Thursday, January 15, 2009

by Andy Remic
p. 400


Before you crack open this novel you should ask yourself: Do I enjoy violent sci-fi coupled with disgusting mutants and a creatively forged universe setting? If you can check: "Positive!" to any of those qualifiers I highly recommend checking out Andy Remic's novel "Biohell". If your reading tendencies trend towards cuddly creatures that hug out their emotions, steer well clear of this book.

The novel opens with a focus on Franco Haggis, a retired member of an elite combat unit known as Combat K. Franco resides on a massive world known as "The City" which is an interesting soup of sex, drugs and technology, where anything goes and everything is for sale. Nano tech bio-mods have permeated the world and allow the populace to alter their flesh shells at will, but somewhere a cog slips, the machine breaks down, and the human and alien forms that dot the landscape begin to quite literally break down. The book follows Franco, Keenan and some other.. interesting characters.. as they battle their way across the monster riddled City.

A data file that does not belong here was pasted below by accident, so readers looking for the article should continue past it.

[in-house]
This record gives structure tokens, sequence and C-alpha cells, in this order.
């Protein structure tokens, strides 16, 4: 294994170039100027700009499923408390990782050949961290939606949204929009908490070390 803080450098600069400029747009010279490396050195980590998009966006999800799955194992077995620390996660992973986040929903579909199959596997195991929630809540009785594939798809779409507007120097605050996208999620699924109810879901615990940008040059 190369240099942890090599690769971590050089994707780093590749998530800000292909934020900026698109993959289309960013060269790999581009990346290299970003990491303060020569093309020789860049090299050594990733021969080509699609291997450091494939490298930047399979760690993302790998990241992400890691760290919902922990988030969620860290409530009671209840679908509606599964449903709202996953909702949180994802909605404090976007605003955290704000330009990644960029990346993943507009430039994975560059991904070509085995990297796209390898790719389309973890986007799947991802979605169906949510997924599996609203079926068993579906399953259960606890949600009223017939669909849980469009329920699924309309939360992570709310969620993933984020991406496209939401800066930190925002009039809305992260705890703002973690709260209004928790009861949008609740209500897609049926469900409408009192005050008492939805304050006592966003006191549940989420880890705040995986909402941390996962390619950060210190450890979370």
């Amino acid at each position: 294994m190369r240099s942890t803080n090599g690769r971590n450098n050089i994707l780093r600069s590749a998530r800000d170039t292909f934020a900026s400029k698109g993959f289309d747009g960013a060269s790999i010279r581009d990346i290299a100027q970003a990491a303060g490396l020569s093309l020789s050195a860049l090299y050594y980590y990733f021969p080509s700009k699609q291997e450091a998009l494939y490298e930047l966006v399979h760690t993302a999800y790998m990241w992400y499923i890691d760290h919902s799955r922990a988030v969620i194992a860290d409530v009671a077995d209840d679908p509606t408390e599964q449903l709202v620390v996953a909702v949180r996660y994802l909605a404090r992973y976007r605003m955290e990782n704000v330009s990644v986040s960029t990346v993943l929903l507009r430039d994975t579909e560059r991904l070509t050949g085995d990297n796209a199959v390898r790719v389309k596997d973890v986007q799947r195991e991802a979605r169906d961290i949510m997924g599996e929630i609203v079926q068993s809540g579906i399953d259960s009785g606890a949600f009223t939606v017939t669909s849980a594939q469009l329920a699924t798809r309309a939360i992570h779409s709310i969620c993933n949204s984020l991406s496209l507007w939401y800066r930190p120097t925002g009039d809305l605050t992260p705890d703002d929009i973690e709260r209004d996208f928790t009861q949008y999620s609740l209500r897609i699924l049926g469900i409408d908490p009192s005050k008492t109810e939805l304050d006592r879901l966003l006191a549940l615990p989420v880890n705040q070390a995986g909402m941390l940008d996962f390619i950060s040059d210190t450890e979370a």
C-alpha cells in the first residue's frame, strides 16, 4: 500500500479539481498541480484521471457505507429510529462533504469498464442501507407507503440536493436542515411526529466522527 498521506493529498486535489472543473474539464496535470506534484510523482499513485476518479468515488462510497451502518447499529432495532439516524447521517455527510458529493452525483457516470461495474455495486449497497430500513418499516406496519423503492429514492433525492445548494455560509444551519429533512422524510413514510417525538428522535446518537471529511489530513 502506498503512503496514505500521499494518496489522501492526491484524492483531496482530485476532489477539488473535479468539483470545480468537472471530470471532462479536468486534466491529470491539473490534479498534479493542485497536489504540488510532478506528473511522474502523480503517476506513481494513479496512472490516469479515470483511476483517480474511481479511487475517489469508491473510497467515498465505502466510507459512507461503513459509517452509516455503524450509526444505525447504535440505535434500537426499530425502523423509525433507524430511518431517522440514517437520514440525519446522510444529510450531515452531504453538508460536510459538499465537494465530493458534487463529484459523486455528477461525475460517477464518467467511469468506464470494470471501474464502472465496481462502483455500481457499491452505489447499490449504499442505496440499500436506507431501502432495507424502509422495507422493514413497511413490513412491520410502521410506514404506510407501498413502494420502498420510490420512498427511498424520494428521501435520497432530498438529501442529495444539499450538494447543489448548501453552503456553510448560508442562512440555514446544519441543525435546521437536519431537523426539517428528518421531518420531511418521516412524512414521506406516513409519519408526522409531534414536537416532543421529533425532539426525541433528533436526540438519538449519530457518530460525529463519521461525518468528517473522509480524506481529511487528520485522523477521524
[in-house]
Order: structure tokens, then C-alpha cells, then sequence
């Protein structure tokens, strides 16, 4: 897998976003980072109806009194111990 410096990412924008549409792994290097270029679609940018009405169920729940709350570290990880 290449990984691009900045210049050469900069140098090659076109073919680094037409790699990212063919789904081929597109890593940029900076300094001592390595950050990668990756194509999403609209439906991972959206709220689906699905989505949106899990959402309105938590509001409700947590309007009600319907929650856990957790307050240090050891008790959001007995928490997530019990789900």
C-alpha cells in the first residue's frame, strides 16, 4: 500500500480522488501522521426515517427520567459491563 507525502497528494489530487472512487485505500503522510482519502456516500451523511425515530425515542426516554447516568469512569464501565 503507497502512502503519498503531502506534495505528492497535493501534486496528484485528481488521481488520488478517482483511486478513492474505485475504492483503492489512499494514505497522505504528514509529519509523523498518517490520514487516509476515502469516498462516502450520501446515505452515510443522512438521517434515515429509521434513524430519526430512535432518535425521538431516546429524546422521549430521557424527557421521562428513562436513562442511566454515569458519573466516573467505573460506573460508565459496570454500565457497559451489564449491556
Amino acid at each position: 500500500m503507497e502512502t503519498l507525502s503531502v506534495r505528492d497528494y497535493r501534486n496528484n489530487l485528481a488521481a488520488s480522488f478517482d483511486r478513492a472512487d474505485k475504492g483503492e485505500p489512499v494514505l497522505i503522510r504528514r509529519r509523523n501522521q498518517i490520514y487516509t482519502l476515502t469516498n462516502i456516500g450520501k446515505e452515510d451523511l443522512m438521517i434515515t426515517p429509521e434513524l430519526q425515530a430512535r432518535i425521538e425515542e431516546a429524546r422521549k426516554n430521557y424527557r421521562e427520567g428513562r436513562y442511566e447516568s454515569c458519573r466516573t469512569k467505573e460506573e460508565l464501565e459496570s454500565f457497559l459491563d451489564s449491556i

The book refers to the mutations of the creatures as zombies but I never really felt in reading the zombie they were zombies in the classic sense. They definitely fulfill a sufficient goo factor, but they are more along the lines tech driven mutations than the traditional 'zombie' you might picture. Biohell was an interesting novel for me because it combined elements of science fiction, with elements of horror and manages to combine for a story that's depicts its setting well, while not getting too bogged down in a sea of tech descriptions that seem to plague some sci-fi novels. One, memorable scene comes to mind when the party gets its hands on a bio-tech war machine that was constructed in a humanoid form and contains an access ramp positioned in a rather uncomfortable place.

The novel was written well, the characters were interesting and the scenery was clearly explaining.
Biohell was a good blend of sci-fi tech, monster, horror and some light comedy that all melts together for a very good read, and I look forward to exploring future Combat K novels.

1 comment:

  1. Cheers! I like this review :-)

    Although I did try to make the zombies, um, zombie(ish).

    Andy Remic.